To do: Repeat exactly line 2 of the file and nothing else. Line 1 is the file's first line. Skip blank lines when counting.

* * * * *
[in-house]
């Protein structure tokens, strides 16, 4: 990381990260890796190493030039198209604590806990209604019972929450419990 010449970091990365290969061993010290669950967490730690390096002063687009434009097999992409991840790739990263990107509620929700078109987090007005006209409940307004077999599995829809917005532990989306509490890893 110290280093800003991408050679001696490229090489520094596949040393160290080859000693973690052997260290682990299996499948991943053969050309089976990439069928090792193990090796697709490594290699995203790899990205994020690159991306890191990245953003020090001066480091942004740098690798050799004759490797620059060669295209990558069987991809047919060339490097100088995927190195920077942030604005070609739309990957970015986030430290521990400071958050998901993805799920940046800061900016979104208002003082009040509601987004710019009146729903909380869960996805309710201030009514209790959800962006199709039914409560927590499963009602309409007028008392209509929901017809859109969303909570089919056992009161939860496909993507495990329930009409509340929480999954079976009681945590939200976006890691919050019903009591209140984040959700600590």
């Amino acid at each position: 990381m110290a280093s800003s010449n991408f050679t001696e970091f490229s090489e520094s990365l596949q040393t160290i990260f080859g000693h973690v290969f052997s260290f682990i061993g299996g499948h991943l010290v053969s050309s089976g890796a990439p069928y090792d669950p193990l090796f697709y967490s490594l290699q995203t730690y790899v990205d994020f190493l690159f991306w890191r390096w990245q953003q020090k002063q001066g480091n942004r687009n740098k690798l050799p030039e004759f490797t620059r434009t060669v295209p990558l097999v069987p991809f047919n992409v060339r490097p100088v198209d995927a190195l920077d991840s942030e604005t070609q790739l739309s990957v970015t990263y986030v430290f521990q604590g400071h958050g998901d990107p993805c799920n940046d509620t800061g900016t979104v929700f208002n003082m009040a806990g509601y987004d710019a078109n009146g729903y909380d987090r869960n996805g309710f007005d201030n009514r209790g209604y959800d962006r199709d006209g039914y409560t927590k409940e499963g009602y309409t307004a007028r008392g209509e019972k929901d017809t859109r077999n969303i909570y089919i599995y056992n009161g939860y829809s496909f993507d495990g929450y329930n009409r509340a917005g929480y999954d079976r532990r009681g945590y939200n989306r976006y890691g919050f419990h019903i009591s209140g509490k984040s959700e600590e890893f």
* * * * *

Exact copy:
């Protein structure tokens, strides 16, 4: 990381990260890796190493030039198209604590806990209604019972929450419990 010449970091990365290969061993010290669950967490730690390096002063687009434009097999992409991840790739990263990107509620929700078109987090007005006209409940307004077999599995829809917005532990989306509490890893 110290280093800003991408050679001696490229090489520094596949040393160290080859000693973690052997260290682990299996499948991943053969050309089976990439069928090792193990090796697709490594290699995203790899990205994020690159991306890191990245953003020090001066480091942004740098690798050799004759490797620059060669295209990558069987991809047919060339490097100088995927190195920077942030604005070609739309990957970015986030430290521990400071958050998901993805799920940046800061900016979104208002003082009040509601987004710019009146729903909380869960996805309710201030009514209790959800962006199709039914409560927590499963009602309409007028008392209509929901017809859109969303909570089919056992009161939860496909993507495990329930009409509340929480999954079976009681945590939200976006890691919050019903009591209140984040959700600590």